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Originally Posted by Gombessa
I wish I could help you with a detailed analysis. Hopefully others can.

But I'm wondering if you've measured true end to end latency?

From what I've experienced, digital latency is typically faster (objectively and audibly) than playing acoustically. Playing a silent piano, I always hear the digital sound before the acoustic sound. If your VST is anywhere near well-optimized, and running at 64 buffer on most systems would seem to qualify, I would expect this may not be quite the bottleneck you think it is?

On my Mac system, I could play perfect output using Garritan CFX at 64 buffer, 44khz. I also tried to stretch that down to 32 buffer, but started getting cracks and pops, and it honestly wasn't audibly lower latency to me. In general, getting down to 32 buffer isn't an easy or possible thing for many PC setups, most of the ones I've heard of here end up at 64 to 128 for stable play.

Also, I'm a bit suspicious that a tool like latencymon is really that useful. It can only see what it can see, which is a small segment of the audio pipeline, which starts from the keypress on your controller, to the MIDI transmission, to the USB polling to driver engagement and routing. And the same on the output side going to the DAC and ultimate signal output to speakers or headphones.

All of this is to say you might want to try setting up a rig to measure true e2e latency--comparing a note played through your built in sound engine if your DP has one to the note output through your VST. That would tell you how much slower your VST is, and you can also compare that to measurements taken with acoustic pianos to see if your VST output is in line with expectations.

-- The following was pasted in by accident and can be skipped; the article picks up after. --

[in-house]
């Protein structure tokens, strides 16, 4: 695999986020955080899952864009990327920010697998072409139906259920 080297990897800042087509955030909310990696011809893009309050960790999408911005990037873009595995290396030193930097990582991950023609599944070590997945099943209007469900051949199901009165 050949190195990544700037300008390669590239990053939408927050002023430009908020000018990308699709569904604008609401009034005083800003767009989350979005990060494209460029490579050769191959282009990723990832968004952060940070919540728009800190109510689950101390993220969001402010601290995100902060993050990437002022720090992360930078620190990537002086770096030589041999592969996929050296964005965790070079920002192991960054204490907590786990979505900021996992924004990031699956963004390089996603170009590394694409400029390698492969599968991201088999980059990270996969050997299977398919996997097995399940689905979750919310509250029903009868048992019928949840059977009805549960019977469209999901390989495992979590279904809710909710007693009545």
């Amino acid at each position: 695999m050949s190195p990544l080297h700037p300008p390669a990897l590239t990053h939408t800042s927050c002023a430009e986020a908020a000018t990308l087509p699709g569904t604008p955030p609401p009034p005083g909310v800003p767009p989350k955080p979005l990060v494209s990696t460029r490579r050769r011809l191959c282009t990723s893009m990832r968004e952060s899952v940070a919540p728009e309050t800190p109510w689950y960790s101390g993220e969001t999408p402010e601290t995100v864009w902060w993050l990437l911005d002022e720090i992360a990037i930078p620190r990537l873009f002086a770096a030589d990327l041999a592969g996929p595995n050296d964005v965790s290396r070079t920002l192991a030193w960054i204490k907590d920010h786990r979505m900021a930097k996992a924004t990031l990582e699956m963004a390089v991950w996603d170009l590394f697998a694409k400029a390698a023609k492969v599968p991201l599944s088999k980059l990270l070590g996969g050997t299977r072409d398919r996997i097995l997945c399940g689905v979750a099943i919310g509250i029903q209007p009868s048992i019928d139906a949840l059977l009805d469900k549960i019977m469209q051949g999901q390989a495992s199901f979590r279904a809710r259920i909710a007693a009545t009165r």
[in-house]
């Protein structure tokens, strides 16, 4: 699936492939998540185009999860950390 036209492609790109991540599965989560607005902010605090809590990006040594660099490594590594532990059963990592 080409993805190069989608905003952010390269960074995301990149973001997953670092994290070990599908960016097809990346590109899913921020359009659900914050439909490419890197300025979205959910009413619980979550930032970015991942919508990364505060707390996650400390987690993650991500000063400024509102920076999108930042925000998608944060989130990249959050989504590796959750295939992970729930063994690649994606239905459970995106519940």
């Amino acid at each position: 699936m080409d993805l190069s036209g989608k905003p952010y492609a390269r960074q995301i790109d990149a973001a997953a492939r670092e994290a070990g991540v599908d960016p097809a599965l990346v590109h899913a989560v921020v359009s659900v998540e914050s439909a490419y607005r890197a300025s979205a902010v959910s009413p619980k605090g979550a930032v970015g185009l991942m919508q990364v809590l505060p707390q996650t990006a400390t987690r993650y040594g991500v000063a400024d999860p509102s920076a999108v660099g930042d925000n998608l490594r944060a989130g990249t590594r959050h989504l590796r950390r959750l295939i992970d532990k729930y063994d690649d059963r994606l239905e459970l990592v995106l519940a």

Actually 64 is good on my end, but I was thinking, if I can slash the buffer size down just a little bit? I really enjoy the 32 buffer size, and I find the response more snappy than 64. That said, I don't know the tools to measure this end-to-end latency, and I just read an article on solving DPC-latency issues from Sweetwater. That's how LatencyMon entered the picture.

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I would not do any changes. 64 is not bad.
DELL laptops are known for having inefficient ACPI, and Windows is not a real-time system, its task scheduler sucks as you can see by comparing load on different cores.


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I totally trust that your ears are telling you the right story between 64 and 32 (I strongly believe people who are trained/attentive are able to tell sub-5 to 10ms differences latency in piano playing).

Measuring end to end is a chore, and requires work outside the PC (microphon setups, recording, etc.). The cleanest way I heard was articulated by (former?) forum member MacMacMac, who described splitting a stereo cable to take one channel output from his DP, and one output from his VST, both piped into the stereo line-in input on his PC. That way, when he pressed a note, he could use the DP sound as a baseline, and see how many milliseconds longer it took for the VST to register. Then he could change buffer size and sample rate and other settings and actually quantify the differences against the same baseline.


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Originally Posted by Gombessa
I totally trust that your ears are telling you the right story between 64 and 32 (I strongly believe people who are trained/attentive are able to tell sub-5 to 10ms differences latency in piano playing).